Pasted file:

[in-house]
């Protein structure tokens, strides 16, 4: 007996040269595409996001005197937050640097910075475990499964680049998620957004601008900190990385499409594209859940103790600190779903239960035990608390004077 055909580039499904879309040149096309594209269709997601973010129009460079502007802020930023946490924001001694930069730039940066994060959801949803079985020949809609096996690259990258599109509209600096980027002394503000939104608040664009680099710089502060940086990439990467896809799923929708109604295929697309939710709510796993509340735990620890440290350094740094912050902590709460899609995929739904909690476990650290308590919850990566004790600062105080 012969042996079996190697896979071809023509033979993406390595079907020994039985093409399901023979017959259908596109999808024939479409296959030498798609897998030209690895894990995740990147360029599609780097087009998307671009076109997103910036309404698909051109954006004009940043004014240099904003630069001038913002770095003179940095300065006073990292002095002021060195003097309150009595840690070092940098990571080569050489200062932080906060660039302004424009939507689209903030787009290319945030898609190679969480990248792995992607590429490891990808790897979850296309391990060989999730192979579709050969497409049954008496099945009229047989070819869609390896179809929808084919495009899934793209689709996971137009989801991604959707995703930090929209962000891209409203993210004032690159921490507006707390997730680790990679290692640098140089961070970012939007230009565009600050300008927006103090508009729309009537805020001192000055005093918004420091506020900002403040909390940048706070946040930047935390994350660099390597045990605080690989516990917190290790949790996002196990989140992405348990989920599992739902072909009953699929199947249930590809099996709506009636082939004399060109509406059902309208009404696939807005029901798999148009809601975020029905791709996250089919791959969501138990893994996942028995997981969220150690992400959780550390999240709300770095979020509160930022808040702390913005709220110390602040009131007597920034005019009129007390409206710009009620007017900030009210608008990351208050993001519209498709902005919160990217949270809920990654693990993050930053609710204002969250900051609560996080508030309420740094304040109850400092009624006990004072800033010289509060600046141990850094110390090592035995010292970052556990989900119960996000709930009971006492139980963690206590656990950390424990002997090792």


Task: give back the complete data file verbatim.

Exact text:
[in-house]
């Protein structure tokens, strides 16, 4: 007996040269595409996001005197937050640097910075475990499964680049998620957004601008900190990385499409594209859940103790600190779903239960035990608390004077 055909580039499904879309040149096309594209269709997601973010129009460079502007802020930023946490924001001694930069730039940066994060959801949803079985020949809609096996690259990258599109509209600096980027002394503000939104608040664009680099710089502060940086990439990467896809799923929708109604295929697309939710709510796993509340735990620890440290350094740094912050902590709460899609995929739904909690476990650290308590919850990566004790600062105080 012969042996079996190697896979071809023509033979993406390595079907020994039985093409399901023979017959259908596109999808024939479409296959030498798609897998030209690895894990995740990147360029599609780097087009998307671009076109997103910036309404698909051109954006004009940043004014240099904003630069001038913002770095003179940095300065006073990292002095002021060195003097309150009595840690070092940098990571080569050489200062932080906060660039302004424009939507689209903030787009290319945030898609190679969480990248792995992607590429490891990808790897979850296309391990060989999730192979579709050969497409049954008496099945009229047989070819869609390896179809929808084919495009899934793209689709996971137009989801991604959707995703930090929209962000891209409203993210004032690159921490507006707390997730680790990679290692640098140089961070970012939007230009565009600050300008927006103090508009729309009537805020001192000055005093918004420091506020900002403040909390940048706070946040930047935390994350660099390597045990605080690989516990917190290790949790996002196990989140992405348990989920599992739902072909009953699929199947249930590809099996709506009636082939004399060109509406059902309208009404696939807005029901798999148009809601975020029905791709996250089919791959969501138990893994996942028995997981969220150690992400959780550390999240709300770095979020509160930022808040702390913005709220110390602040009131007597920034005019009129007390409206710009009620007017900030009210608008990351208050993001519209498709902005919160990217949270809920990654693990993050930053609710204002969250900051609560996080508030309420740094304040109850400092009624006990004072800033010289509060600046141990850094110390090592035995010292970052556990989900119960996000709930009971006492139980963690206590656990950390424990002997090792």